I was working restoring a 40-foot-sailboat in a boatyard on Lake Champlain. Despite the fact that the owner repeatedly made sexual remarks to me, paid my male friend three dollars an hour more than me for the exact same quality of work, and embarrassed me in front of boatyard customers and workers by aggressively yelling at me when I made a mistake, it was still a pretty good job. Most of the time I was alone on the boat. And even when he was there I usually had my own tasks to work on. I opened and closed the boat each day. I took care of the owner’s constantly sinking dinghy. In exchange I was paid what I thought was a fair wage, and he paid for lunch. I loved working on the boat, and the boatyard I was at. Everyone knew me and respected me for the work I was doing on his boat, as well as living aboard and working on my own boat to eventually head south.
But the job was temporary. I had to sail on and when I decided to do so I was met with serious backlash. The owner sent me abusive text, after text, after text after text. He said I wasn’t a sailor. He said I wasn’t a hard worker. He said I would never amount to anything. He wouldn’t stop, so I had to block him.
A few weeks later, working a new job in a new harbor I got a call from a woman I had met while working on that boat. She was a distant cousin of the owner’s wife, and a nanny to his two young children. She loved boats, had met Bob Dylan, and in general seemed like an interesting, wandering soul.
“I’m just wondering—did he ever sexually assault you, or touch you inappropriately?” She asked me, her voice shaking.
“No,” I said, alarmed. “He made sexist remarks, but that’s it. Why?”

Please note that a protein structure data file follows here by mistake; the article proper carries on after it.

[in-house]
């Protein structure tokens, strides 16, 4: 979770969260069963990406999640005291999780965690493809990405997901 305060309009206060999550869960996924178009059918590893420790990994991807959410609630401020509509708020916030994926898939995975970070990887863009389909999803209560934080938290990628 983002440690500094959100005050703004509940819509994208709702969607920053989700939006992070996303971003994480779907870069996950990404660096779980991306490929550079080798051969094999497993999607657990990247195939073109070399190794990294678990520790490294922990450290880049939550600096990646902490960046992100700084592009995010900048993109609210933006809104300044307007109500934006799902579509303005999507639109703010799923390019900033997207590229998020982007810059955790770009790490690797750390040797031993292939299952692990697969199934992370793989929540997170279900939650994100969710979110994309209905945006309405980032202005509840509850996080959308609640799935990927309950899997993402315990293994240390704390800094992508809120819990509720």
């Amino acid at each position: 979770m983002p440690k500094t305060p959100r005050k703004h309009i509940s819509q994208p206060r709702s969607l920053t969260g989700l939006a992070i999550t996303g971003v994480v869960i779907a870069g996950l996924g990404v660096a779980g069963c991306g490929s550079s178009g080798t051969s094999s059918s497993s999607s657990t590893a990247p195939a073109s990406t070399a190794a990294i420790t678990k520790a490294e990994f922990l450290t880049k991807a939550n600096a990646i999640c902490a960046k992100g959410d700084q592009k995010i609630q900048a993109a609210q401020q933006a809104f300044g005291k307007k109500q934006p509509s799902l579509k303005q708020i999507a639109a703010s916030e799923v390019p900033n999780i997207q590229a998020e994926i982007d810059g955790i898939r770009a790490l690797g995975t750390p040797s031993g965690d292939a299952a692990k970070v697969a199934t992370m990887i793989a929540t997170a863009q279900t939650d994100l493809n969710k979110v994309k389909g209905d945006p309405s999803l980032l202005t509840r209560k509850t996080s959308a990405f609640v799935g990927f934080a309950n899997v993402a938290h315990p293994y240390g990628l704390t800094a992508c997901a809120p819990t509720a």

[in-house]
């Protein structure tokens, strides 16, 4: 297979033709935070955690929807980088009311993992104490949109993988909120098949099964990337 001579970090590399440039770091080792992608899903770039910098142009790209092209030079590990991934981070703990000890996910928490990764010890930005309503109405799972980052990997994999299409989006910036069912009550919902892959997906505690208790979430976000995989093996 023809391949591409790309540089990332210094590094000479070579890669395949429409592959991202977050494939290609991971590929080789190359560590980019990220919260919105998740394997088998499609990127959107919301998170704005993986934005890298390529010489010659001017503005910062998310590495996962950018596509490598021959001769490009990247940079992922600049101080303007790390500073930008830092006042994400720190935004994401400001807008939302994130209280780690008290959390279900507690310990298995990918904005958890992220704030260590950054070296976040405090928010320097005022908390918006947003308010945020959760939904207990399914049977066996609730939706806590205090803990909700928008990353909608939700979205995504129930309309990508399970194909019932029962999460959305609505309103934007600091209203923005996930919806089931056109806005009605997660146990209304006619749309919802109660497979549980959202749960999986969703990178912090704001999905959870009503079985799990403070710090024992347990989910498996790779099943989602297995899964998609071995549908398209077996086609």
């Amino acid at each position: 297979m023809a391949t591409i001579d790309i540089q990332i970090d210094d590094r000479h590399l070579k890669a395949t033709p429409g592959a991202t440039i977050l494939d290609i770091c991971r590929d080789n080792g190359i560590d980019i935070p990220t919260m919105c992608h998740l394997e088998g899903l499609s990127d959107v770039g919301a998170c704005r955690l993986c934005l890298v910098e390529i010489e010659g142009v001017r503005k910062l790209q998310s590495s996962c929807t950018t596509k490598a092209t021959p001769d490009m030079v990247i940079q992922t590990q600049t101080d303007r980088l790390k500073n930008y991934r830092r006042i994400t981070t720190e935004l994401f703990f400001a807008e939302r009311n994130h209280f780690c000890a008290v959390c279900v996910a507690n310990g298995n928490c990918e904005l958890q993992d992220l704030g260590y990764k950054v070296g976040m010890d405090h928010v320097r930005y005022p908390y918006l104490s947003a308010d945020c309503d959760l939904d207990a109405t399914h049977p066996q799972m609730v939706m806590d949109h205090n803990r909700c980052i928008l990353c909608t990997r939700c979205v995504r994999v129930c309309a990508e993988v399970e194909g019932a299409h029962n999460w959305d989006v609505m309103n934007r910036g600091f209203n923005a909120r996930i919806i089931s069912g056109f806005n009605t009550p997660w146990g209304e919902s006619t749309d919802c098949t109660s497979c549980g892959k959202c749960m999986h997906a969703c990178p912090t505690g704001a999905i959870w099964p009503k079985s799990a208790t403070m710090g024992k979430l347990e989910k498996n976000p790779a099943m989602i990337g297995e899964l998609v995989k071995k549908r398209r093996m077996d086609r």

“Because he raped me.”
She then recounted every painful detail of the event where he, in a drunken rage, assaulted her. I begged her to go to the police. To get legal advice. To make a statement. I told her once she did that I would cooperate in anyway I could. I would hand over the text messages. I would make a sworn statement about his anger and uncomfortable comments. I was with her. I believed her. But, I was scared.
This man knew everything about me and how to find me. I wasn’t willing to do anything to help her without some kind of protection from the law.
She didn’t go to the police, and eventually she stopped asking me for help.
I returned to the boatyard the next year, living on my second boat. I kept an eye out for him, and dreaded running into him. I had pepper spray at the ready, nearly always, just in case. When we did finally see each other he waved enthusiastically as I got into my car. I sat in the driver seat for a moment collecting my thoughts, my heart racing, and decided to confront him.
“Hello,” I said in monotone looking him in the eye.
“Hello!” he said enthusiastically, his grin as wide as the cheshire cat’s “I heard you bought another boat. You really are hopeless!”
“Yeah yeah, ha ha,” I said. “Look I got some interesting news last year from _____, saying you sexually assaulted her. I’m not saying it’s true or not, but I just want you to know if you ever try anything like that with me I will take you down so hard and fast. I know everyone in this yard and they all have my back. The yard manager is right there, and I’m not afraid to get him or anyone else involved.”
The truth is, I was afraid. This was a rich guy at the boatyard and I was just a riffraff sailor chick. I was in survival defense mode. I had to act tough and confront him and make it known that I would not be a victim. He denied it, of course. At first he seemed very nervous, but as his story went on he relaxed. Brushing some paint thinner onto a Sun Fish he had just acquired he smugly shrugged and said, “We don’t know what to do with her, she does this all the time.”
I did wind up telling some people who worked at the boatyard about the incident. I wanted it to be “on the record.” For the victim’s sake, and for mine. But still, I wish I could go back.
I wish I could have gotten her to come forward to the authorities.
I wish I could have given her a written statement to go forward with so she felt like she had some back up.
I wish I had looked him straight in the face and said, “I believe her.”